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Here’s why you need to leave your hummingbird feeder up year ‘round

The photo this week is of a rufous hummingbird by Richard Feudale.
The photo this week is of a rufous hummingbird by Richard Feudale.

By mid to late October I usually start getting inquiries as to how long into the fall hummingbird feeders should be left up and stocked. I think the question that is really being asked is “when do hummingbirds leave the area?”

The answer: hummingbirds never actually leave the southern Piedmont. Yes, the breeding ruby-throated hummingbirds are mostly gone by late October, with a very few stragglers trying to make it longer. Rufous hummingbirds, and possibly some other western hummingbird species, are arriving to spend the winter in the southeastern United States at the same time the ruby-throateds are departing. I recommend leaving the feeders up all year round.

These western species are fully capable of surviving through the Piedmont winter. Some nest up into Alaska and high elevations in the mountain west so they are used to cold temperatures. Some of them are likely here right now, undetected. But not for long now. Any hummingbird still present in our area after November first is very likely to be something other than a ruby-throated hummingbird.

Now with temperatures hovering five to 10 degrees above normal and the weather being relatively benign, it could be that some ruby-throated stragglers are indeed remaining. But if you are still seeing a hummingbird at your feeders, or know of someone who is, try to get a photo and send it to me. If that won’t work, still let me know via email. I like to check out any lingering hummingbird in case it is something rare (or super-rare).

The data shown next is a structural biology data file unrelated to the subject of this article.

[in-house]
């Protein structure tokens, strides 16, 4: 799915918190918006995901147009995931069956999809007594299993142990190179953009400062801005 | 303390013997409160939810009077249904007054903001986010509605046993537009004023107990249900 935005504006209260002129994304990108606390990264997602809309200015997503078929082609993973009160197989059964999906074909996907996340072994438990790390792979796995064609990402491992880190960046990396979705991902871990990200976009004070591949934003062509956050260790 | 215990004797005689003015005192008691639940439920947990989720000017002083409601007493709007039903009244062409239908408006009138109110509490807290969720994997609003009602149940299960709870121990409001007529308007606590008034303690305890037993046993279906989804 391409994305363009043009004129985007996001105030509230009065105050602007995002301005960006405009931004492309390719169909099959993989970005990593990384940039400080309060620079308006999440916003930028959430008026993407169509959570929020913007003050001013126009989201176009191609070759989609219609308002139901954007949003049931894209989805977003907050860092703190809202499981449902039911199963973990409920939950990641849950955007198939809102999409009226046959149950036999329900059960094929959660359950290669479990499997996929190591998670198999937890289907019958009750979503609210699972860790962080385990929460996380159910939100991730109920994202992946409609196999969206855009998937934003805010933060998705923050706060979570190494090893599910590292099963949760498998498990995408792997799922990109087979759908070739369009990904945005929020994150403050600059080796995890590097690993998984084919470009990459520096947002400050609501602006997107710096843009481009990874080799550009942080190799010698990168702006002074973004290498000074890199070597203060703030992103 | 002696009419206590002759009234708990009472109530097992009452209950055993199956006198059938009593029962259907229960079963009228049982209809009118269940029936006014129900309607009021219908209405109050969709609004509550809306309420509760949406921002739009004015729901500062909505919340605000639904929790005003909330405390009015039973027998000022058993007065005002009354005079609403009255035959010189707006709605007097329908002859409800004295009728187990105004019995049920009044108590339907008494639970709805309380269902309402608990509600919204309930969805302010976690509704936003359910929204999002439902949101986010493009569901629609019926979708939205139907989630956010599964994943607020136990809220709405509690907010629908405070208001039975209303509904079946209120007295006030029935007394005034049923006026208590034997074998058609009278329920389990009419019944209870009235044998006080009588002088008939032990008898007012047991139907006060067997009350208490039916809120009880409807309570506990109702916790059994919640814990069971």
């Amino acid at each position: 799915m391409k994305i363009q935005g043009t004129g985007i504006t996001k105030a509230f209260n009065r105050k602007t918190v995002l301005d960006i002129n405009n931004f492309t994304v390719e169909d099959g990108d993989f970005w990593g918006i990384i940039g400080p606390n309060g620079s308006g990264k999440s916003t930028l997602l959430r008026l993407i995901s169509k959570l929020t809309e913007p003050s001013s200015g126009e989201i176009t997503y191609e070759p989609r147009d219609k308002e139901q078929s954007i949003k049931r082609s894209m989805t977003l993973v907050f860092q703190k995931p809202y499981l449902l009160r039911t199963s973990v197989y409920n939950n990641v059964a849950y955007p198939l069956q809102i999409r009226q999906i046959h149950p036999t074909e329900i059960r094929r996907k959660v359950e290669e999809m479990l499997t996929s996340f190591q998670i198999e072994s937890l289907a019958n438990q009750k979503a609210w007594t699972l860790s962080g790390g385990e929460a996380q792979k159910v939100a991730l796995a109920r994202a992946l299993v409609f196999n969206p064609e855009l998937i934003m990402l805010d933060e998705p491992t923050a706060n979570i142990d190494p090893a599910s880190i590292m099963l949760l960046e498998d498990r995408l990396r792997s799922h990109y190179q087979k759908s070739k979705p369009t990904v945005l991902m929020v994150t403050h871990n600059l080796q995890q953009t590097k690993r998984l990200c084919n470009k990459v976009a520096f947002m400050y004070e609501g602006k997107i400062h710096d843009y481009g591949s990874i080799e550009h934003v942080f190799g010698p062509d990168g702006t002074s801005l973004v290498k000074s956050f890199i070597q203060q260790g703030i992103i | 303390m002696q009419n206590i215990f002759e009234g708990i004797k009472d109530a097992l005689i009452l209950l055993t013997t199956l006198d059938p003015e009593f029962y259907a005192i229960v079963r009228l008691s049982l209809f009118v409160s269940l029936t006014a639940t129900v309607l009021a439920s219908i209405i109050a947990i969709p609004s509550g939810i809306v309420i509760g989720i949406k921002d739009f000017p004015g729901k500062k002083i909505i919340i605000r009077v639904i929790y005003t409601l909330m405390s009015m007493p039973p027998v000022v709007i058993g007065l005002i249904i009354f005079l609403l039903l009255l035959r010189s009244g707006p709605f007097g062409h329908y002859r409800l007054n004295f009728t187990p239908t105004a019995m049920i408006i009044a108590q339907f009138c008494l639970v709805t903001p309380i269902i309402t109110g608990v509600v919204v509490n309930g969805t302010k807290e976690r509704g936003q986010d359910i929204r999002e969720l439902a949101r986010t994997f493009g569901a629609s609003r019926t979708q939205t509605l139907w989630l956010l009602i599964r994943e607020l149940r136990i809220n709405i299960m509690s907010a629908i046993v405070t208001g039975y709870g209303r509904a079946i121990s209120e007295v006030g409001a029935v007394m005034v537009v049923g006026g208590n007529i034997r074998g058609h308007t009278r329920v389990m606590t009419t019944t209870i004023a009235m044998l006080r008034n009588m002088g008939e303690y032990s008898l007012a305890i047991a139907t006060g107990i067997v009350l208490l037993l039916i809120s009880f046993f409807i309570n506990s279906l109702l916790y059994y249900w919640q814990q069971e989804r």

Don’t worry about delaying the birds’ migration by leaving a feeder up. Migration is triggered by the length of daylight, not food availability. If that was true all those hummingbirds crowding our feeders in August would still be here. Western species of hummingbirds are migrating to our area with the expectation of finding a suitable habitat to spend the next four to five months.

So refill or freshen the feeders and keep an eye on the sugar-water level. Some birds may be living off natural food right now but once the weather turns they will move to an available feeder. And don’t forget to let me know about any visitors you see.

Taylor Piephoff is a naturalist with an interest in the birds and wildlife of the southern Piedmont: PiephoffT@aol.com. Check out his blog at piedmontbirding.blogspot.com

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